I’m tempted to go further down this spectrum, as I’ve always been interested in the wristwatch as an “always carried computer”, and have ideas for it – but I’ll save that for the future….

Tasks

Before diving into ideas for devices and combinations, what tasks do I wish to get done? I don’t think much here will surprise you and most of you probably regularly do many of them already. Let me know any big ones you want to do that I don’t have here:-

  • Make phone calls, using numbers and saved contacts
  • Receive and send e-mail when on the go, have access to stored e-mail archives and files. Viewing real estate required will depend on the e-mail and the complexity of it and attachments. Likewise, the need to input small or large amounts of text will vary with e-mail type and content.
  • Manage my agenda, with (readable) day, week and month views. Create new entries with notes, attached files, etc. Send and receive appointments when on the go.
  • Receive calls, know who’s calling. Take call or send to voice mail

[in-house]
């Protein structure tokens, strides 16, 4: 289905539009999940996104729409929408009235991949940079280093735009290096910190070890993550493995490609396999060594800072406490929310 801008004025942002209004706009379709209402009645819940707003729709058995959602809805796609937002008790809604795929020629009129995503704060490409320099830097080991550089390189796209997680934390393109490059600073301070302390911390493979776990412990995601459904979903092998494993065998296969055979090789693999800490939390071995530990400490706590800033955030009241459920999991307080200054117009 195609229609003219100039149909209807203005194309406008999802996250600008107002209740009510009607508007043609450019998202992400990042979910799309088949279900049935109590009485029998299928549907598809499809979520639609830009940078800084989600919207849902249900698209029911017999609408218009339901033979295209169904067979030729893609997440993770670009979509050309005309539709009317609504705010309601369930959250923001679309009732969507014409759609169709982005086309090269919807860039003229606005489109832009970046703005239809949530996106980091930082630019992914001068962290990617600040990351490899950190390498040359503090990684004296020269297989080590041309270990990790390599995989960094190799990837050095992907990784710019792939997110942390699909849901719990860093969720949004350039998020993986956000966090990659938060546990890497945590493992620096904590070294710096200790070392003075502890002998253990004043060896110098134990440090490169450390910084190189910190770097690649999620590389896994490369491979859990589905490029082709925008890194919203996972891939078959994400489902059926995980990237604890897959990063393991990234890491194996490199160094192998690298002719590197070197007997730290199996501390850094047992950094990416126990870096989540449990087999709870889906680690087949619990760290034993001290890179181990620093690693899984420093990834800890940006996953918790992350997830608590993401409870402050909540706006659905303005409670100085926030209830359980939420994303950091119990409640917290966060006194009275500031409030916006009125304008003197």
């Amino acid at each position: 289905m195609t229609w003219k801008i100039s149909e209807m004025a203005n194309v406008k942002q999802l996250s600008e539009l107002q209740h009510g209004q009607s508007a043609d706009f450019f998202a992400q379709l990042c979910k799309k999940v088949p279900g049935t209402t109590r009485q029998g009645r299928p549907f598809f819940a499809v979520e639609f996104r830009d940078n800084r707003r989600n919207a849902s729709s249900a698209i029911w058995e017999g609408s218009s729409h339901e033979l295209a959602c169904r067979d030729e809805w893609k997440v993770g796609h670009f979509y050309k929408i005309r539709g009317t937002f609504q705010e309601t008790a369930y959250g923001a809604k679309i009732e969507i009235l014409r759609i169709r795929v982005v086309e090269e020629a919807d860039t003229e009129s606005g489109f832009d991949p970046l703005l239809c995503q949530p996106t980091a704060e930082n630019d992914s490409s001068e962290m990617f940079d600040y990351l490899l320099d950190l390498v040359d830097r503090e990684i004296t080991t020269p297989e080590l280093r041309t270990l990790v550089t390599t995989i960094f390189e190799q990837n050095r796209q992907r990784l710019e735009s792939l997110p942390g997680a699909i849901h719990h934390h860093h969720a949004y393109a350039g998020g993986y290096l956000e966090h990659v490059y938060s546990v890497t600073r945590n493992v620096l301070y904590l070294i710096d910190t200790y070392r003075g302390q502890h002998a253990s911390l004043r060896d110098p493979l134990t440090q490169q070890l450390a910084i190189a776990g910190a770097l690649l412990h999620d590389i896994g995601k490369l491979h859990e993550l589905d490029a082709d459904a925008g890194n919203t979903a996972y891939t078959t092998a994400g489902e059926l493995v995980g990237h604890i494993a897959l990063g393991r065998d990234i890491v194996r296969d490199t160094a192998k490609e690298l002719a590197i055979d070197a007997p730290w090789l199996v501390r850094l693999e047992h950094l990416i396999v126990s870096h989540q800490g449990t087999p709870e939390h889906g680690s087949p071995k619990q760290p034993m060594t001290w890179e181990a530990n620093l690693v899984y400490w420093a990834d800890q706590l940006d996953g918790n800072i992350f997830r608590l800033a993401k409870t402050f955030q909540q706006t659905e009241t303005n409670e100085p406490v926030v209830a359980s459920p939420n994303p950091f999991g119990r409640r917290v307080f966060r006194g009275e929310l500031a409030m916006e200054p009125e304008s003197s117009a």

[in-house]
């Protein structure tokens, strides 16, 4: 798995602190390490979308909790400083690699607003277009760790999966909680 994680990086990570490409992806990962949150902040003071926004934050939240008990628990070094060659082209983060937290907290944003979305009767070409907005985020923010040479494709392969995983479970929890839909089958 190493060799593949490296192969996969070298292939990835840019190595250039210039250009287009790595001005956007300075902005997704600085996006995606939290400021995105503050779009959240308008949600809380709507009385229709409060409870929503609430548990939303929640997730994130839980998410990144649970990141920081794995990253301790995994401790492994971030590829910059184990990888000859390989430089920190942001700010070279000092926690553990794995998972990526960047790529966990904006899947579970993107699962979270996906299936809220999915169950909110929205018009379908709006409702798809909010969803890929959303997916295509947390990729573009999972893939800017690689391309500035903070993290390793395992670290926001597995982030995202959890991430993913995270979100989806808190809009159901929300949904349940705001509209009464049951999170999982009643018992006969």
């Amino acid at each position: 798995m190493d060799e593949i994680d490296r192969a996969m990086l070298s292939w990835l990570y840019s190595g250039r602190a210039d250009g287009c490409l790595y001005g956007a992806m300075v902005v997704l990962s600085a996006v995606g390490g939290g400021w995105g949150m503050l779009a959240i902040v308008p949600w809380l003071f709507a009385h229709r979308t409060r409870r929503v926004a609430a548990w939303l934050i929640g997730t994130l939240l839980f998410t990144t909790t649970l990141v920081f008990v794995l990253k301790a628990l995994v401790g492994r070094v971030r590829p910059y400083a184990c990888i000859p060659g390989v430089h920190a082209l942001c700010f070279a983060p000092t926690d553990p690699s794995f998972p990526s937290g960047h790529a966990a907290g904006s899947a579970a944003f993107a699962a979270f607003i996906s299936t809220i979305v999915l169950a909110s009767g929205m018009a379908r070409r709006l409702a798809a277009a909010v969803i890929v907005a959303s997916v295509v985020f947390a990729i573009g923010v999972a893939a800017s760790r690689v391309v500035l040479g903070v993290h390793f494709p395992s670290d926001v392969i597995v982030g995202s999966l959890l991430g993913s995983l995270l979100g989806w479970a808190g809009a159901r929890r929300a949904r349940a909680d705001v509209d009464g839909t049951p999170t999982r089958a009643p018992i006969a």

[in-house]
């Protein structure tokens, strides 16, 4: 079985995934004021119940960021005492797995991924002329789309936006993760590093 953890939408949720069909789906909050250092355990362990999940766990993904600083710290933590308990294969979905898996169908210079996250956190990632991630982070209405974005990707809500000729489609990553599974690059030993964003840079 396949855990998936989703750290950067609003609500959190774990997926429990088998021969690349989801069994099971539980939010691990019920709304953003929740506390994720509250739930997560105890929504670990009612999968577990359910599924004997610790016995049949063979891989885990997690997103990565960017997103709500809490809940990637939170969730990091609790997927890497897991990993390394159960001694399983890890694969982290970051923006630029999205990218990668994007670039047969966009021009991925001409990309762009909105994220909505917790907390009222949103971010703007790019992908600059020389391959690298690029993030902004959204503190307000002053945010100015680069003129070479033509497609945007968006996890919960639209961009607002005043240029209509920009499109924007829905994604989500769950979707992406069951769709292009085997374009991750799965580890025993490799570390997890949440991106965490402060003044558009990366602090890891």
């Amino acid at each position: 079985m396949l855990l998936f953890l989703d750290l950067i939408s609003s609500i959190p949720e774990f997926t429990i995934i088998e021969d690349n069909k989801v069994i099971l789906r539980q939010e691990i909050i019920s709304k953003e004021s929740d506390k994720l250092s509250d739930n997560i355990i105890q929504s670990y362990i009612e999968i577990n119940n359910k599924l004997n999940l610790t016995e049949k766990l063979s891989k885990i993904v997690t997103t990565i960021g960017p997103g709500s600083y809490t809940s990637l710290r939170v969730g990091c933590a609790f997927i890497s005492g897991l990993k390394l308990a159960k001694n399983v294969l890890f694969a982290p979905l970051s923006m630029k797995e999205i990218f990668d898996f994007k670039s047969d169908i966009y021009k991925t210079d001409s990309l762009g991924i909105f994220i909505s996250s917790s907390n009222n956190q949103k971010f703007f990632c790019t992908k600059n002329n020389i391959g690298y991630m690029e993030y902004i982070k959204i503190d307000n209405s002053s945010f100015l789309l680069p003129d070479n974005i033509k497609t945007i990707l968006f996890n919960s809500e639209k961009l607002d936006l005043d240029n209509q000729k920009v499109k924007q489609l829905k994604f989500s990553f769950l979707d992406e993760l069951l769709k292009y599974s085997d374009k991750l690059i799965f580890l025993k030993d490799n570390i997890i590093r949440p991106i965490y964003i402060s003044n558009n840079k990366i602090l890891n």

• Manage an extensive contacts list for mail, e-mail, phone, SMS, IM, etc.
  • Consult the web from virtually anywhere, sometimes for small chunks of info, sometimes for larger (area) sizes of web pages, sometimes to download files and/or documents.
  • Manage voice mail calls
  • Read books, on the go
  • Stay informed of news, web, RSS, newspapers,
  • Listen to music from my owned music library
  • Receive and listen to podcasts, mainly audio ones, while traveling and driving in my car
  • Watch downloaded/sent video’s, programmed video (TV), occasionally a full length film.
  • Run office-like applications, but also a number of other ones that I can buy or download or access remotely.
  • Take notes, both handwritten and typed
  • Take voice-notes
  • Create simple graphics (powerpoint, etc) requiring pointer input.
  • Project presentations and other applications, whether the same as the direct view display or not.
  • Locate my position in the world and plan routes to other places, get directions
  • Read and review documents, annotate them (typed and handwritten) and highlight them
  • Play some simple games
  • Take and view photographs, manage photo collections.

Devices

Mobile Phone / PDA / iPod

Nokia N95

Most of you will have a good appreciation of these devices, how they are evolving (especially with iPhone and Nokia N-Series) where they can go, and where you would like them to go.